Physical and Spiritual Anatomy - A Challenge
to Western Medicine
When I think of Health—of a healthy human being—my image is influenced by what I understand to be the anatomy of who we are. What is this anatomy?
In medical school, one of our first and most important classes was called Gross Anatomy—the bones, muscles, nerves and organs of the human body. That view of us, as a collection of physical organs, has dominated western medicine. What was strikingly absent in that anatomy class, and what is still absent from western medicine, are all the non-physical aspects of our being—our minds, our emotions, our sexuality, our very dreams, our gift to love and to be loved, and, finally, and most profoundly, the sacred aspect of ourselves that connects us to our spirituality.
Western medicine’s emphasis on "physical" anatomy is a profound mistake of materialism. By so defining ourselves—as a group of physical organs (brains, kidneys, lungs, heart, intestines)—we unintentionally exclude those afore mentioned and truly defining characteristics of our humanity, and we do this at great cost to our patients, our culture, and ourselves.
As anyone knows who has lost a leg or a kidney, who is overweight or has bad acne, the loss of a body part or its disfigurement does not make us less than human. Rather, what makes us less than human is when our heart or spirit is absent from our lives. Our true anatomy includes all of ourselves. To work and to be effective in the field of health and healing, we must be learned in all this anatomy.
Ideally, physicians are partners with their patients, acting as guides in health. We are consultants, educating and empowering our patients. Such a relationship is, of course, beneficial for our patients. But it goes more deeply than that. I submit that incorporating this more complete view of our true anatomy is vital if we are to experience our own wholeness—as physicians and as healers.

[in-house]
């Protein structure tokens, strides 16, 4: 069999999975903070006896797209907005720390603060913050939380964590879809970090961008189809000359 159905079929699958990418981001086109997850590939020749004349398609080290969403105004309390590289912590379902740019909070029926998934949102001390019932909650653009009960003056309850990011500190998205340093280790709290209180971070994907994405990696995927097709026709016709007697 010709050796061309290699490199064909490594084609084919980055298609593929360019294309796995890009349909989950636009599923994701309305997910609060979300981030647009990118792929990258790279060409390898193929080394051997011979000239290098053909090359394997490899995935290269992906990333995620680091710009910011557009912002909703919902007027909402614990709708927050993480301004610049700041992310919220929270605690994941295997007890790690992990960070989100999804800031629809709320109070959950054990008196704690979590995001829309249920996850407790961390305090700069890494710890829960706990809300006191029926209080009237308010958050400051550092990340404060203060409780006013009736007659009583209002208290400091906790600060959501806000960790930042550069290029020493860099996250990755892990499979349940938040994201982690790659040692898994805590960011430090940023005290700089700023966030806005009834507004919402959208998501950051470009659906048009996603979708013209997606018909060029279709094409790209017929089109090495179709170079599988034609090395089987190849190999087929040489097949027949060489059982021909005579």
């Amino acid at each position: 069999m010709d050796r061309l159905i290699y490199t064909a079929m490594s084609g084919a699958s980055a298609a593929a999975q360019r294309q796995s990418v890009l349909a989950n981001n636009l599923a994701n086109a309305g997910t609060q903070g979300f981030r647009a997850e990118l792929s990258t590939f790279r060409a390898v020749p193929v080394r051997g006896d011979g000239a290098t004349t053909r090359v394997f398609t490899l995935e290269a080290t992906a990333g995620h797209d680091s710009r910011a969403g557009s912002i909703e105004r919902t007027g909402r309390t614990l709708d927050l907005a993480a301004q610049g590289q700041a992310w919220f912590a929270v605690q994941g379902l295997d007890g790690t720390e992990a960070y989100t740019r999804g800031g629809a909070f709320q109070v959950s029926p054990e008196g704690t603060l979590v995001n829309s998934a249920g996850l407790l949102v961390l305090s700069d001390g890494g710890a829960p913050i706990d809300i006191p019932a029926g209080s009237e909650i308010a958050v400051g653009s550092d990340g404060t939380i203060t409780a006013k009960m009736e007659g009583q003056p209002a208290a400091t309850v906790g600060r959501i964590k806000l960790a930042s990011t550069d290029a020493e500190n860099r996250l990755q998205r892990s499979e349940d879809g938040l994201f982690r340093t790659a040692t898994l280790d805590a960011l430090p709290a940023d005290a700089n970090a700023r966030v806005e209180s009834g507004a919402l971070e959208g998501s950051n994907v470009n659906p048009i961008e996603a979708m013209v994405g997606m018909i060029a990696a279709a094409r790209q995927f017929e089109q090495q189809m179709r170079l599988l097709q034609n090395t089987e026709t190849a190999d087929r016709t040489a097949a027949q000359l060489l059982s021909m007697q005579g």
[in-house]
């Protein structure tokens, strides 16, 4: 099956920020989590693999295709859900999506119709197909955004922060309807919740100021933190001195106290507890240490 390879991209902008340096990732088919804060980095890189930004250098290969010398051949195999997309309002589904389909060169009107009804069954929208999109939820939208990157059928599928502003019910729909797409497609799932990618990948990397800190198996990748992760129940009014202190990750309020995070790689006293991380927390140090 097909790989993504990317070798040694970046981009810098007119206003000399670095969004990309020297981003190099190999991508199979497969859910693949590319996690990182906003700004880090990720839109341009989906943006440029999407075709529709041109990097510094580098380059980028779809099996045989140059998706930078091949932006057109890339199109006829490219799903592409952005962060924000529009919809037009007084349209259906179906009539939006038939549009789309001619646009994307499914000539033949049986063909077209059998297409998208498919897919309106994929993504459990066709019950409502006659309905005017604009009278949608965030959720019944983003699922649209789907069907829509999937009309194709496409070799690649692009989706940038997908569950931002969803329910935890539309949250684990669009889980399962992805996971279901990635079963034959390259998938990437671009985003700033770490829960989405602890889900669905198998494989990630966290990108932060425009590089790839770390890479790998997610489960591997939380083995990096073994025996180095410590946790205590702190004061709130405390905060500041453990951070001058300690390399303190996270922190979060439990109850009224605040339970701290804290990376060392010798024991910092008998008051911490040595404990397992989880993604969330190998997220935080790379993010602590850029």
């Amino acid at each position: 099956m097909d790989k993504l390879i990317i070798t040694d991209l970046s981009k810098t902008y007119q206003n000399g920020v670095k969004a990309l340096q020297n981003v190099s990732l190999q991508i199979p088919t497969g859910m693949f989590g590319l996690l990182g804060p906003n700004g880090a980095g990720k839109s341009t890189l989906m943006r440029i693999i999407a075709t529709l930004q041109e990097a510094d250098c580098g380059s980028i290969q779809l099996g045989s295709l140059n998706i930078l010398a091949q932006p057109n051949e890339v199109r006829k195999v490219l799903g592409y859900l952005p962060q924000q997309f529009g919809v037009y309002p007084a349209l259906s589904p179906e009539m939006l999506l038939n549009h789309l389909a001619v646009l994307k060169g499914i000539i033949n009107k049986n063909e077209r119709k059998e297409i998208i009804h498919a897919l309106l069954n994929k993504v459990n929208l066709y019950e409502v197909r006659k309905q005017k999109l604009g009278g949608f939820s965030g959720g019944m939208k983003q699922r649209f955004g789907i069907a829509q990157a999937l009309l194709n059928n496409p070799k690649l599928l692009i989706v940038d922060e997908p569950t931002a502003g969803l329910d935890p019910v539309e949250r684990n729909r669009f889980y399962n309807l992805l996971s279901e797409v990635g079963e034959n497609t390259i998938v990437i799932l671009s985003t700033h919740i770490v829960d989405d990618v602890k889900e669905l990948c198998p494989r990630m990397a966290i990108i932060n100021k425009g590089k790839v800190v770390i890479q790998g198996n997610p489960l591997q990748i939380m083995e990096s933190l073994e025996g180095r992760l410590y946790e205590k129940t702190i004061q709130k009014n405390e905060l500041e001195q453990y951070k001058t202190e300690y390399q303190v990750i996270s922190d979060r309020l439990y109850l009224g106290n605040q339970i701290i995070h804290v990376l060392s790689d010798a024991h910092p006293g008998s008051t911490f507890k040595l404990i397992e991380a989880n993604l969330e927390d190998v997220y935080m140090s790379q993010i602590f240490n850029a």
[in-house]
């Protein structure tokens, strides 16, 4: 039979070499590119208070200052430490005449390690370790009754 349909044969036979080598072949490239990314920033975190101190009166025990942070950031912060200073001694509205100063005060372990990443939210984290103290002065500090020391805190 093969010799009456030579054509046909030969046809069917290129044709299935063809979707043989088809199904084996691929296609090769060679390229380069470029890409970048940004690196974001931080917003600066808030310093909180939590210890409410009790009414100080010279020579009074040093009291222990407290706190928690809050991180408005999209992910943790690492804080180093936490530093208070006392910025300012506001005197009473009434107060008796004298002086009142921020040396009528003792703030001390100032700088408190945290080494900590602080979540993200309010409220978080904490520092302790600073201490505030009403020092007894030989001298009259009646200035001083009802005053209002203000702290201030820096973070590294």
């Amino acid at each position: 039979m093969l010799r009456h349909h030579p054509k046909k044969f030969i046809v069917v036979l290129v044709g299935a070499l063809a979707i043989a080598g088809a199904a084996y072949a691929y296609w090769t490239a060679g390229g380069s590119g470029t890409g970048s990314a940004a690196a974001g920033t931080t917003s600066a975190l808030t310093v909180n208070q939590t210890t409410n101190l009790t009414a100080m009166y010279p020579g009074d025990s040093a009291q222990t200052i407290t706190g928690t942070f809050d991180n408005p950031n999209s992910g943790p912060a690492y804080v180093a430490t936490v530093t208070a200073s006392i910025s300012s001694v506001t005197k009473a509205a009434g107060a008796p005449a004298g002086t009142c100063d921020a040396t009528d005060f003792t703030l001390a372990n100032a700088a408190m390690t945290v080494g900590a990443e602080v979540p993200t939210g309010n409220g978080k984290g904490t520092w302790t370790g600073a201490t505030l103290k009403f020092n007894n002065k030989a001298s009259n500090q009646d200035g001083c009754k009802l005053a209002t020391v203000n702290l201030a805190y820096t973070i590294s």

Now it is argued that doctors must remain objective and scientific, i.e. “professional.” In medical school, we are instructed that doctors should not be involved with the emotions, the heart and spirit, that these domains are properly left to priests and counselors.
I see my profession differently. I would argue that to not treat the whole person is to not respect the whole person. In our western medicine, when we reduce people solely to their physical anatomy and its associated diseases, we diminish them to a status of less than human. It defiles those non-physical aspects that I spoke of earlier, those attributes that truly define our humanity. The consequences of this behavior extend beyond the truncated care we dispense to our patients, for when we doctors do this, we defile our own heart and spirit and, consequently, become less than human ourselves.
I would propose that additions be made to our basic medical curriculum. How about adding in those subjects that make us whole human beings? For example, the mind is more than just the intellect, or IQ. Rather, the mind is the whole web of our thinking, our attitudes and our beliefs—together these constitute our mental beingness. Attitudes and beliefs affect choices in life, and directly affect health. This is fertile ground for a true teacher and healer to work.